People who test positive for Covid-19 in England can now end their self-isolation after five full days.
The move to reduce the quarantine period from seven to five days has been hailed as restoring “extra freedoms” and comes amid suggestions that all Plan B restrictions will be lifted at the end of this month.
What are the new self-isolation rules?
From Monday (17 January), anyone who tests positive for Covid-19 in England can now leave self-isolation after five full days, providing they produce a negative lateral flow test on days five and six.
The first test must be taken no earlier than day five, with the second to be taken the following day.
If a test comes back positive on day five, then a negative test is required on day six and day seven to release from isolation.
If a person still tests positive on day six, then a negative test is required on days seven and eight, and so on until the end of day 10.
It is essential that two negative rapid lateral flow tests are taken on consecutive days and reported if leaving quarantine earlier than the full 10 day period.
Those who leave self-isolation on or after day six are advised to wear face coverings and limit close contact with other people in crowded or poorly ventilated spaces, work from home if they can, and minimise contact with anyone who is at higher risk of severe illness if infected with Covid-19.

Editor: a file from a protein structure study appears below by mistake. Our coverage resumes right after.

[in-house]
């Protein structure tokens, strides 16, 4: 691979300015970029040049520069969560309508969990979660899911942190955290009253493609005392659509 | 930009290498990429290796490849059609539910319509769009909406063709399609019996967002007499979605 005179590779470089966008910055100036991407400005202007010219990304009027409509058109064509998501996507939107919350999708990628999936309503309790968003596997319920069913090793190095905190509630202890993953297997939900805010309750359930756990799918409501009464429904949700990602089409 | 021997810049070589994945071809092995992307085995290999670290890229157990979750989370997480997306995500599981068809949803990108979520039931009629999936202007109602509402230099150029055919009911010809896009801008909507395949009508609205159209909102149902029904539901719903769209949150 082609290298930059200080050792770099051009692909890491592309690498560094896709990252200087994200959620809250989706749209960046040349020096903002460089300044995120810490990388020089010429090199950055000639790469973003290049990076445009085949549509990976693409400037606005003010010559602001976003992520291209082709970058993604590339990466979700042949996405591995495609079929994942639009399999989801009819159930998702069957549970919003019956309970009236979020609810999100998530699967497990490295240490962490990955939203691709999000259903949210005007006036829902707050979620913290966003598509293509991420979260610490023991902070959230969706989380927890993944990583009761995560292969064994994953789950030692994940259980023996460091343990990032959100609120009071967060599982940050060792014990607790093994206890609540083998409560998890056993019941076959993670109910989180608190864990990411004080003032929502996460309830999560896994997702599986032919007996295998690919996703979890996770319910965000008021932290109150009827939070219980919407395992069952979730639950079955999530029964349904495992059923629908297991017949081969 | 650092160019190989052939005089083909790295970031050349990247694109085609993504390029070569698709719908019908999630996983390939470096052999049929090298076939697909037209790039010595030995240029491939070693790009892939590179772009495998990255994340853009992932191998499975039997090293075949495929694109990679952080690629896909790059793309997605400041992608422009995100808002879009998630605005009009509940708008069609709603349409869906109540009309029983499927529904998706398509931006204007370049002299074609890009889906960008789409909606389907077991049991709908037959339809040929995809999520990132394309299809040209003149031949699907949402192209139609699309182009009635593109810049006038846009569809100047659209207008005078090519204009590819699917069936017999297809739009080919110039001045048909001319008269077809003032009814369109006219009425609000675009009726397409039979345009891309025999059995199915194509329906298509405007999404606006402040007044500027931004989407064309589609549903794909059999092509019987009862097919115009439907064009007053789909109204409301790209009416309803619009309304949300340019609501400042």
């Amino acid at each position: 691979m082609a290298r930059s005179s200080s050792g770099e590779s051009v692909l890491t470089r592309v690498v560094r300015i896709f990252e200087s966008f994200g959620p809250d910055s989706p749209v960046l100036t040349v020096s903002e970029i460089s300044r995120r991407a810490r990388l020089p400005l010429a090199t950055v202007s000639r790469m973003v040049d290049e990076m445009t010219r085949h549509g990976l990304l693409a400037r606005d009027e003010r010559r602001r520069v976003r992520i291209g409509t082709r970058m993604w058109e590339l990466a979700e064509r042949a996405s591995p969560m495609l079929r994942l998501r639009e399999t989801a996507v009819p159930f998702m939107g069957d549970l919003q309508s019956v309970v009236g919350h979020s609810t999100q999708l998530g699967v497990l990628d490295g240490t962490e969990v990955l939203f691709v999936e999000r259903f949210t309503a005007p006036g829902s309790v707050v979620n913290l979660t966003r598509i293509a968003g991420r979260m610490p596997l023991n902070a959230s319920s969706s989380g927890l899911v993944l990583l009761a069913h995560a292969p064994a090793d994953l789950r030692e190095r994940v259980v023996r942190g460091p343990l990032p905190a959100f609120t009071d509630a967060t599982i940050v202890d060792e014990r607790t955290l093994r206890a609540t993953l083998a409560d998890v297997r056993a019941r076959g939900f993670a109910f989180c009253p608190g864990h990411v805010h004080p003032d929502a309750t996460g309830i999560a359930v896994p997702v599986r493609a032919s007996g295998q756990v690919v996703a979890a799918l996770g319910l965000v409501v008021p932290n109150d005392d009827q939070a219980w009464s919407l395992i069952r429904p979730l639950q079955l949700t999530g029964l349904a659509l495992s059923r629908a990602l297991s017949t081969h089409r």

The change comes after the government said research showed between 20% and 30% of people are still infectious by day six, but the percentage of those released while infectious falls to around 7% if people have two consecutive negative tests and then leave isolation from day six.
Health Secretary Sajid Javid said: “Following a robust review of the evidence, we have reduced the minimum self-isolation period to five full days in England.
“This is a balanced and proportionate approach to restore extra freedoms and reduce the pressure on essential public services over the winter.
“It is crucial people only stop self-isolating after two negative tests to ensure you are not infectious.”
The Department of Health said the default self-isolation period still remains 10 full days, and people can only end it early if they receive two negative results on consecutive days – the earliest being days five and six.
Plan B rules to be reviewed
Boris Johnson will review the Plan B Covid rules in England, which include mandatory mask-wearing, working from home and Covid passes, on 26 January, and it is expected that the measures will be lifted.
Conservative Party chairman Oliver Dowden indicated the situation is looking encouraging for a rolling back of restrictions, and said there has been “some very promising data” on infections and hospital admissions from the Omicron variant, which “gives us pause for hope and optimism”.
Mr Dowden told Sky News’ Trevor Phillips On Sunday programme: “It has always been my hope that we would have the Plan B restrictions for the shortest period possible.
“I’m under no doubt the kind of burdens this puts hospitality, wider business, schools and so on under, and I want us to get rid of those if we possibly can.
“The signs are encouraging but, clearly, we will wait to see the data ahead of that final decision.”
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